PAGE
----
October 18, 2023
A Note from Courtney Wiater
I have always liked to stay busy. Not always productive, but always busy. All throughout my high school and college career, I was at the school 12 or more hours daily, participating in classes, band, choir, theater, and other extracurriculars.
In my social life, I would go from one activity to the next, rarely pausing or just staying home to rest.
As I entered my first few years as a teacher, the pattern continued. I devoted myself to many extra hours at the school, preparing materials for my class and joining many committees within the school building. I was always busy.
Then came 2020. When the world shut down, I was forced to stay home. Forced to cancel plans. Forced to just be.
As someone who always kept my calendar full, this was initially a huge struggle for me.
I found ways to still keep myself busy — preparing and doing video lessons for my first grade students, scheduling Zoom calls with my coworkers and friends, organizing and cleaning every square inch of my house.
A few months into the pandemic, and as the school year ended, I had run out of activities to fill my schedule. I was forced to just be.
The Courage to Be
As 2020 continued, I reflected on my need to always be busy, on the negative impact it may be having on my emotional and mental wellbeing. Scripture has so much to say about rest, and the importance of taking time to rest. I made an intentional decision to schedule more free time, more time to just be. I reached out to coworkers for support in serving on committees. I learned how to say no to plans with friends.
It certainly doesn’t come naturally to me, and rest is something I am continuing to strive for daily.
A Good Fit in Volunteering
When my husband and I first came to Hilliard UMC in the summer of 2022, I knew that I wanted to be very intentional to take some time and learn more about the church before volunteering. I wanted to be very intentional in my commitment to volunteer in any capacity.
I wanted to be sure that the space where I volunteered was a good fit, and not just something to fill my calendar and keep me busy.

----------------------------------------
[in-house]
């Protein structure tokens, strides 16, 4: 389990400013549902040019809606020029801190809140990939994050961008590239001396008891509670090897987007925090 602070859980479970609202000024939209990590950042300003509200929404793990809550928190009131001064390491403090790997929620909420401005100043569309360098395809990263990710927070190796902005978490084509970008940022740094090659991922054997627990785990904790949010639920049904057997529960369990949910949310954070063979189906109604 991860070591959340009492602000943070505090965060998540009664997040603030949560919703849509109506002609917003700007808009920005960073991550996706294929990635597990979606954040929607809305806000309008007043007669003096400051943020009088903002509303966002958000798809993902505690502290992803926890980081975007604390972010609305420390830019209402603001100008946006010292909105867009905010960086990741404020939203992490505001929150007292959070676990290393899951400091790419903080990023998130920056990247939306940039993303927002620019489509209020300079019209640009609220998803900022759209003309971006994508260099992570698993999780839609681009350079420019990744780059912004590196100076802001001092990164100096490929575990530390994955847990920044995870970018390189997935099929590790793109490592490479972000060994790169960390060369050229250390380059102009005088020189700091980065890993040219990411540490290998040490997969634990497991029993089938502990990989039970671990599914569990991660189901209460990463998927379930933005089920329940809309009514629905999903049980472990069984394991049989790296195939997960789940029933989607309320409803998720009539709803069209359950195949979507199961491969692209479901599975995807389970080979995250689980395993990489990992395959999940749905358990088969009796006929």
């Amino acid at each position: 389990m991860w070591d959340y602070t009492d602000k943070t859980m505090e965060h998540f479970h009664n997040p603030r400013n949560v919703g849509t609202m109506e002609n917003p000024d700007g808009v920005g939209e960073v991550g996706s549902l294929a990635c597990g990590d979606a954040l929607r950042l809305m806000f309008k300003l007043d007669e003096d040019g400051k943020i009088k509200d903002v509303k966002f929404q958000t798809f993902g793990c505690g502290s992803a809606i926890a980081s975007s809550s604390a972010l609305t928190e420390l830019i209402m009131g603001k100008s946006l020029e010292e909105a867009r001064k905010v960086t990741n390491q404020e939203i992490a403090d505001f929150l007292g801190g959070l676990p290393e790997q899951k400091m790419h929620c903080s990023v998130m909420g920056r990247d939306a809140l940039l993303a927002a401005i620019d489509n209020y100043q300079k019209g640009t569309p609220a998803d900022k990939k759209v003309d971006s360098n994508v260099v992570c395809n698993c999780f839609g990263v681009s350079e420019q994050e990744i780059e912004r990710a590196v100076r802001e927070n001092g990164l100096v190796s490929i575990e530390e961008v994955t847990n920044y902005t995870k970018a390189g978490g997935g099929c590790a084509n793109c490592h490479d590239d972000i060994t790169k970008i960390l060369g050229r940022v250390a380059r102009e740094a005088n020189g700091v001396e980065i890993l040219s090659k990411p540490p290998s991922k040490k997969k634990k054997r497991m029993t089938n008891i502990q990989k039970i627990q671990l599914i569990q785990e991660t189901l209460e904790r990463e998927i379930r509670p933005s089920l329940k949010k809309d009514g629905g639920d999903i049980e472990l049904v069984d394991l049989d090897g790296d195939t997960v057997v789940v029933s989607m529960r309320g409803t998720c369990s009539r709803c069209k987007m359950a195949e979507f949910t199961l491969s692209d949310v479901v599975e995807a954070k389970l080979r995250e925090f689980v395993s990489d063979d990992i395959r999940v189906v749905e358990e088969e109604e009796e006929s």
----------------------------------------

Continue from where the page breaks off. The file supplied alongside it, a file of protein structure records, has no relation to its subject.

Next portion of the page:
When Pastor Jon approached me about assisting the Children’s Ministry with Godly Play, I was cautiously optimistic about the opportunity to find a ministry that would be a good fit for me. I am an educator at heart, and I love working with children.
As I was trained in Godly Play and began to see it in practice, I was impressed by how the Montessori method used in Godly Play allows children to ask questions, wonder about the Bible passages, and explore using child-accessible materials to connect these stories to the world around them.
I love the questions children ask, and I love to encourage them to always be curious. I love seeing the world and scripture through the eyes of a child.
The process of volunteering for Godly Play was unlike many other volunteering opportunities. When my husband and I observed the process of Godly Play, Lindsay, Nikki, and the rest of the team were so welcoming and eager to answer any of our questions. We observed several times, learning the adult roles meant to guide the flow of the classroom. After several observations, and many more questions answered, my husband and I began to lead Godly Play about once a month.
It stood out to me that the Children’s Ministry was very intentional about introducing myself and my husband to the classroom. At no point during training, learning, and observing did I feel pressure to enlist until I was comfortable.
Volunteering with Godly Play feels like an area where I can use my gifts to serve, and not just another thing to keep me busy. I have enjoyed seeing scripture in a new way and reflecting with the children about what scripture teaches us. As the children wonder about the stories they hear, I find myself in wonder along with them.
I’d like to invite you to consider observing a Godly Play session some Sunday morning. Maybe you’ll feel led to volunteer in this ministry (though there’s no pressure to do so). Reach out to our church staff, Lindsay Robinson or Nikki Buskirk, to sign up for a time.
Maybe it will engage your sense of wonder along with the children.
Maybe it will help you slow down and just be.